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Displays Input Devices Apple

Apple Files Patent For "Active Stylus" For Use With Capacitive Touchscreens 112

Posted by Unknown Lamer
from the smells-like-teen-wacom dept.
MojoKid writes "Apple may be looking to improve upon the stylus as we know it today. The Cupertino company filed a patent application with the USPTO for what it calls an 'Active Stylus,' which can be used on capacitive touch sensor panels like those found on the iPhone, iPad, and iPod Touch devices. 'Unlike conventional styluses which work passively by blocking electric field lines between the drive and sense electrodes of a capacitive touch sensor panel, the styluses disclosed in the various embodiments of this disclosure can either act as a drive electrode to create an electric field between the drive electrode and the sense lines of a mutual capacitive touch sensor panel, or as a sense electrode for sensing capacitively coupled signals from one or more stimulated drive rows and columns of the touch sensor panel or both.' According to Apple, active styluses allow for more accurate input without driving up cost."
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Apple Files Patent For "Active Stylus" For Use With Capacitive Touchscreens

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  • I remember those (Score:3, Interesting)

    by Anonymous Coward on Wednesday January 02, 2013 @02:17PM (#42452929)

    When my grandparents were alive they had a box with one of those.
    It was made for teaching people traffic signs. You put an overlay on it and used the active stylus to touch one of the alternatives and the box would indicate green or red light depending on your answer.

  • Call me dumb... (Score:3, Interesting)

    by mlts (1038732) * on Wednesday January 02, 2013 @02:17PM (#42452935)

    This reminds me of the old IBM light pens of yore... I really don't see much difference between this and those, or the wired pens that were used on old Gridpads in the early 1990s.

    What is old is new again, I guess.

  • by Anonymous Coward on Wednesday January 02, 2013 @02:27PM (#42453055)

    In a third embodiment, in-phase/quadrature (IQ) demodulation at the sensor can be performed to circumvent the synchronization issue in a touch sensitive system where the stylus can act as a drive electrode. FIG. 6 illustrates exemplary sense circuitry 610. The sense circuitry 610 can sense a capacitance from conductive elements of a touch sensor panel that are capacitively coupled to the stylus. The stylus sensing circuitry 610 can include amplifier 670 to receive the capacitance reading from the panel, clock 640 to generate a demodulation signal, phase shifter 645 to generate a phase-shifted demodulation signal, mixer 633 to demodulate the capacitance reading with an in-phase demodulation frequency component, and mixer 687 to demodulate the capacitance reading with a quadrature demodulation frequency component. The demodulated results (i.e., the in-phase component 643 and the quadrature component 697) can then be used to determine an amplitude proportional to the capacitance. Essentially, IQ demodulation can eliminate the need to phase-synchronize the drive signal from the stylus and the output signal from the touch sensor panel. However, frequency matching may still be required in this embodiment so that the stylus can be driving at the same frequency at which the touch sensor panel is listening.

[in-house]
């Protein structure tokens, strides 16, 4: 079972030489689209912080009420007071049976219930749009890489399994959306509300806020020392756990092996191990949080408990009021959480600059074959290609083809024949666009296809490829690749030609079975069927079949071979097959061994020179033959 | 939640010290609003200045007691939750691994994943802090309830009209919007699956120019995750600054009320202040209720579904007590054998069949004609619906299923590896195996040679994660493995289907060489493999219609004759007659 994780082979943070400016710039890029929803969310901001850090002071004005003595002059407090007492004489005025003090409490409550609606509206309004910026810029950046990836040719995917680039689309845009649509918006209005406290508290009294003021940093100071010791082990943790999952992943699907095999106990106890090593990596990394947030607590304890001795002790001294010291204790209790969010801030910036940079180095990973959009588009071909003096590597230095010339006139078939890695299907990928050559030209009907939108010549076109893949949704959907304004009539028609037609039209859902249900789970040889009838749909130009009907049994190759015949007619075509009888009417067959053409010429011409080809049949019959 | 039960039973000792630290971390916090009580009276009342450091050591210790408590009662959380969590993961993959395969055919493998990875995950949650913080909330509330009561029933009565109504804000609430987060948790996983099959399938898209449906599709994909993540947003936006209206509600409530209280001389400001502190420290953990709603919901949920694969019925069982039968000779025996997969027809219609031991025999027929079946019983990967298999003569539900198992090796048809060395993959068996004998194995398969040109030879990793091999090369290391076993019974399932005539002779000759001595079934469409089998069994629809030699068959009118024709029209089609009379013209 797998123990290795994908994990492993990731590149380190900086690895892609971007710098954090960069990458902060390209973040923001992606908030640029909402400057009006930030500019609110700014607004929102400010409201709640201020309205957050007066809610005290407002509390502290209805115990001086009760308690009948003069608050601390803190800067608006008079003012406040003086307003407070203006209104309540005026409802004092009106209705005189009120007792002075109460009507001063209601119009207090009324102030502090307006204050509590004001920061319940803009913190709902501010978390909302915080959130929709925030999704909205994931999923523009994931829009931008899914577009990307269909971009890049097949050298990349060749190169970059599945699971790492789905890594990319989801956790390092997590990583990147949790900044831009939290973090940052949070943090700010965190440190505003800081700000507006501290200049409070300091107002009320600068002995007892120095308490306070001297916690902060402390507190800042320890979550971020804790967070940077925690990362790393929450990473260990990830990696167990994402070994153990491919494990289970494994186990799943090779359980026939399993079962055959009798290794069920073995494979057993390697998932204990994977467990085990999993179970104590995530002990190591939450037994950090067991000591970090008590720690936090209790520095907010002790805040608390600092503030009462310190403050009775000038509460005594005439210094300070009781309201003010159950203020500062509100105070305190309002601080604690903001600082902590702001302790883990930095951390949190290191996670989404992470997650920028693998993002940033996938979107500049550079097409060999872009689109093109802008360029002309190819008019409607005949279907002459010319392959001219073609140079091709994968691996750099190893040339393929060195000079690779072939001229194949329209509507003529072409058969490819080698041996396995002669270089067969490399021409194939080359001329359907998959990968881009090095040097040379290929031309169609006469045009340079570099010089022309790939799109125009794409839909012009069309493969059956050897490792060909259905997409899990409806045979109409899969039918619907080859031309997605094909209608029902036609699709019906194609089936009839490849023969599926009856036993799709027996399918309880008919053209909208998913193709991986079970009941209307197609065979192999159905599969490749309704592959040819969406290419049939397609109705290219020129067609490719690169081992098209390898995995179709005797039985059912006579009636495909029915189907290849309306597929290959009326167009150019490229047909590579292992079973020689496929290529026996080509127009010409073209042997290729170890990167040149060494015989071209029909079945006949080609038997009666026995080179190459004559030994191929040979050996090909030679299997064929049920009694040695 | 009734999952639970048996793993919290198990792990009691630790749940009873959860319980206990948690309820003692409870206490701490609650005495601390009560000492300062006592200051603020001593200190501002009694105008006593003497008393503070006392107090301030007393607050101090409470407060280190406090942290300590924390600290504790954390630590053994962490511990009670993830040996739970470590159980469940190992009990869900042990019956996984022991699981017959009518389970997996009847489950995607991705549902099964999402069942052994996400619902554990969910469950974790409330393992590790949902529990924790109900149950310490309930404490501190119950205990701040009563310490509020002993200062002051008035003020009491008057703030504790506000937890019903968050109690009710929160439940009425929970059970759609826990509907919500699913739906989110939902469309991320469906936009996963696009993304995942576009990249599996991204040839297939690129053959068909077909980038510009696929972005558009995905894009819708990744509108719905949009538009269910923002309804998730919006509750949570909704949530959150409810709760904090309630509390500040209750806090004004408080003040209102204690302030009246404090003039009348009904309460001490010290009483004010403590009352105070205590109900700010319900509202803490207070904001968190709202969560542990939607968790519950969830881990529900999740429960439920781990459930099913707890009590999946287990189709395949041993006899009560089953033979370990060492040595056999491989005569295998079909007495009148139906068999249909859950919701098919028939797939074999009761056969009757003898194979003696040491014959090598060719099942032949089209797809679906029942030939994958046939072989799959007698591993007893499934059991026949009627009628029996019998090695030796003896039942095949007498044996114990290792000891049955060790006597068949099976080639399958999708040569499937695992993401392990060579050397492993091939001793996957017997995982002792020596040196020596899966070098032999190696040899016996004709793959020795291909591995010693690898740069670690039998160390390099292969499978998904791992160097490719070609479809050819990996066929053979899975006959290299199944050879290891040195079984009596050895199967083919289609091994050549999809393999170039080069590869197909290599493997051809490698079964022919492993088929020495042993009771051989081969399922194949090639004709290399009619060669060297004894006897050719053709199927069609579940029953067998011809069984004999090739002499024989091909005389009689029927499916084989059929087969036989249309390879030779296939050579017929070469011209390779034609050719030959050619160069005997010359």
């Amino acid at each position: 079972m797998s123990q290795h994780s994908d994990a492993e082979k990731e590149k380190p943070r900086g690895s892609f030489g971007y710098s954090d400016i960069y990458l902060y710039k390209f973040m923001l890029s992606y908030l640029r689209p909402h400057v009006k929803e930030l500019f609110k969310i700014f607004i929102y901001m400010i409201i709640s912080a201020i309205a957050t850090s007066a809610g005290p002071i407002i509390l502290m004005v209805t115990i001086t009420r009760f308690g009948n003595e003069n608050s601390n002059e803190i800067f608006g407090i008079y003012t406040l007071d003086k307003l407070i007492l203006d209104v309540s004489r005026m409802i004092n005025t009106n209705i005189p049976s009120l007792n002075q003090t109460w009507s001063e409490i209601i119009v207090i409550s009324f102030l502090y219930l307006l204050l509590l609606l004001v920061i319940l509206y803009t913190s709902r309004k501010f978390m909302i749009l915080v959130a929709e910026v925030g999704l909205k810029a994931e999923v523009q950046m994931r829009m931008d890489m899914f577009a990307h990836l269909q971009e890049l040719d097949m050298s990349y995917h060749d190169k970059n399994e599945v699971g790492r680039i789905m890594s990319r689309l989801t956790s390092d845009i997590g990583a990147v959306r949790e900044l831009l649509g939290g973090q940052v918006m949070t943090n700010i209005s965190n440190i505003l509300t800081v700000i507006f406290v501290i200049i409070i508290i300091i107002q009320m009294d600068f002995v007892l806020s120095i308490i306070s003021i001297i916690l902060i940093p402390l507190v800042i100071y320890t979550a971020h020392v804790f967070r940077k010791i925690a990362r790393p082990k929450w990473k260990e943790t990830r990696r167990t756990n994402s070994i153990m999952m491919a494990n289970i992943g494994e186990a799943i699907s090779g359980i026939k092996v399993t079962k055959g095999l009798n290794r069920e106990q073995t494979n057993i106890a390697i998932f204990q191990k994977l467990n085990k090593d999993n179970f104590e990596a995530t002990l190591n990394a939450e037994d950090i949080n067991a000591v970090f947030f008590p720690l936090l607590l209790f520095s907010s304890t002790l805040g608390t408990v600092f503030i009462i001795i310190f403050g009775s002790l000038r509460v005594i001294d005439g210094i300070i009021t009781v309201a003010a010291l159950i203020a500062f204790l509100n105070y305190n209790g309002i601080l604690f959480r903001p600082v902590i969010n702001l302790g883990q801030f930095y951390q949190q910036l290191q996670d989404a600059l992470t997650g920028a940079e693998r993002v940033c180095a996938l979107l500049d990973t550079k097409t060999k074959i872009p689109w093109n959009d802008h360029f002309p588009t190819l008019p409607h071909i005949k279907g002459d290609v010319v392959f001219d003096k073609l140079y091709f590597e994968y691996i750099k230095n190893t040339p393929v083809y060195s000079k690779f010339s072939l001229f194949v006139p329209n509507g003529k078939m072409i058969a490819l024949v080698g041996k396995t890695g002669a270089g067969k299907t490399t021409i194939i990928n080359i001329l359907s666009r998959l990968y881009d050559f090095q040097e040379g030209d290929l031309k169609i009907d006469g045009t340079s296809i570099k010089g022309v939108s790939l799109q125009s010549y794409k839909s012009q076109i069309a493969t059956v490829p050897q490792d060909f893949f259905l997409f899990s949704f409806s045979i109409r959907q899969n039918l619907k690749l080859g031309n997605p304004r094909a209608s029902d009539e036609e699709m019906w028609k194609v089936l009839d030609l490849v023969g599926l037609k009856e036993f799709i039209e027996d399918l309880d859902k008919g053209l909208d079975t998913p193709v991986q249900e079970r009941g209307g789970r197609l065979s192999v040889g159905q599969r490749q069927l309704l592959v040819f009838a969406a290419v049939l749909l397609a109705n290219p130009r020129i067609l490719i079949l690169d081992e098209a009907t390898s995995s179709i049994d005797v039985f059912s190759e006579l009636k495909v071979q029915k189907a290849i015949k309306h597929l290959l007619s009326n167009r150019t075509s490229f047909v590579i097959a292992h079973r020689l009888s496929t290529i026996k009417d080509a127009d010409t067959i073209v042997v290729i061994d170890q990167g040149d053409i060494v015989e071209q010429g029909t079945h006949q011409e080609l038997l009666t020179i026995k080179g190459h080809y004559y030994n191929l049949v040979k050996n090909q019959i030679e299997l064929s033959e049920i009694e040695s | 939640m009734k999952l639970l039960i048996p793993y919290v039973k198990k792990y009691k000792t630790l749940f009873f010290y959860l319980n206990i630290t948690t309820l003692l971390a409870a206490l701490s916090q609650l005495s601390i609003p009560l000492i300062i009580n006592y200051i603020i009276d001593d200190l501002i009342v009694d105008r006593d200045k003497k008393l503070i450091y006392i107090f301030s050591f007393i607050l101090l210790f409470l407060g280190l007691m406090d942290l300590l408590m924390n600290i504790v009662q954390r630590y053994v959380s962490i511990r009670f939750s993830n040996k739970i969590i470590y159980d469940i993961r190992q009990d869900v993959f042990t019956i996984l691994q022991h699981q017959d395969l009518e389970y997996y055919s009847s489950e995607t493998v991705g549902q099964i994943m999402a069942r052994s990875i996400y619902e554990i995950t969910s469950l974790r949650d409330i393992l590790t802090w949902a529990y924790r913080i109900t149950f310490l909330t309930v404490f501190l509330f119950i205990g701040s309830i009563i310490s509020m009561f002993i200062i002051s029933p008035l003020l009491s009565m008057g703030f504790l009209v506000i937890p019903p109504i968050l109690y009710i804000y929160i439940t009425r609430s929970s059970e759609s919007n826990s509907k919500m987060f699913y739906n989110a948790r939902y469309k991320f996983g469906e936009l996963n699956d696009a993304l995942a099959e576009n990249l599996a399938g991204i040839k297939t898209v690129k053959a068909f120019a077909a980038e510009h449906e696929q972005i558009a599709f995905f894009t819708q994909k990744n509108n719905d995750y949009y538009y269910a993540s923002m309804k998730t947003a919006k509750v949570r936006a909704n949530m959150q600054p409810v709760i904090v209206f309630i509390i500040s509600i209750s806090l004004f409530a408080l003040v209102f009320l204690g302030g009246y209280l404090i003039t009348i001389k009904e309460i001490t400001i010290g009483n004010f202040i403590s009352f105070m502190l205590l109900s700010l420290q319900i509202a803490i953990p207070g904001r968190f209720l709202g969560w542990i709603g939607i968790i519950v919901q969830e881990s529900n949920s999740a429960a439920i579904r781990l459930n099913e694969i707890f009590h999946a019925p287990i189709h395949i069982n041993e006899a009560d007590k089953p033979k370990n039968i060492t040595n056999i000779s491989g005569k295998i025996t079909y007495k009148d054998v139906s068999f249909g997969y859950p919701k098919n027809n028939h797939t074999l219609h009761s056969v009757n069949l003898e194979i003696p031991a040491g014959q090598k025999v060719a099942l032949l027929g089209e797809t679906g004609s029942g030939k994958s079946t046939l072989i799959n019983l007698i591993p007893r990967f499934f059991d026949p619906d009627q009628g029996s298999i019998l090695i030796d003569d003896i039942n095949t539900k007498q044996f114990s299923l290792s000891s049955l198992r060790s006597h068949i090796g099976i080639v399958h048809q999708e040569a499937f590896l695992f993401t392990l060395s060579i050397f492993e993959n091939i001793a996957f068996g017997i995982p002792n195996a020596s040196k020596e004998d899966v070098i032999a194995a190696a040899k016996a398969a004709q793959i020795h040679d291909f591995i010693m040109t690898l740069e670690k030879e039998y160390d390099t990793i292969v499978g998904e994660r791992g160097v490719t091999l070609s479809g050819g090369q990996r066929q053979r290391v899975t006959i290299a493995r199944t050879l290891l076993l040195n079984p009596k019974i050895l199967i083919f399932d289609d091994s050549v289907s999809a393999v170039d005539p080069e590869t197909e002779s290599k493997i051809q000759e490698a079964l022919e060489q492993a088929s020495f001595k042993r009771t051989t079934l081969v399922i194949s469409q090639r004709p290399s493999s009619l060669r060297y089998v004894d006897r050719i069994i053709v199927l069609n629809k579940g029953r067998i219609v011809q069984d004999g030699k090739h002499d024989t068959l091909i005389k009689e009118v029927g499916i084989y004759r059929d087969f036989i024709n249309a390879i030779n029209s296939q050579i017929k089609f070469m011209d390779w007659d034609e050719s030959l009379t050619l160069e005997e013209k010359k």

Did they really just sneak a claim for IQ mod/demod in there? Something just about every single SDR uses and I'm sure plenty of other active receiver transmitter architectures use.

  • by Improv (2467) <pgunn@dachte.org> on Wednesday January 02, 2013 @02:47PM (#42453289) Homepage Journal

    One of the nice things about the Wacom tablets (typing this while looking into a 21" Wacom Cintiq) is that the stylus doesn't require any power. A quick glance at the patent application above has me seeing "power source" in the pen. I'm not that enthused.

    I realise my Cintiq is damned expensive so the criticism above might not apply fully, but I don't feel I'm losing out on accuracy with my non-"Active Stylus" device.

  • Re:Call me dumb... (Score:1, Interesting)

    by Anonymous Coward on Wednesday January 02, 2013 @04:13PM (#42454193)

    I know for a fact that the more significant motor industry inventions are patented. That's why there are more than three different implementations of each of variable valve timing and variable valve lift. Honda's VVTL mechanism is simplest and oldest, combining timing and lift adjustment in one mechanism, the others add lift adjusters onto existing VVT systems.

  • Re:Call me dumb... (Score:4, Interesting)

    by AmiMoJo (196126) * <[ten.3dlrow] [ta] [ojom]> on Wednesday January 02, 2013 @04:54PM (#42454709) Homepage

    So it is either too specific to be worth anything (since there are already lots of capacitative styli available for phones and tablets) or the patent office granted yet another overly broad patent on something that was invented years ago.

    Either way we lose.

  • Re:Call me dumb... (Score:4, Interesting)

    by Shagg (99693) on Wednesday January 02, 2013 @04:55PM (#42454723)

    you can't patent an idea

    That's the theory, but it doesn't seem to be enforced much.

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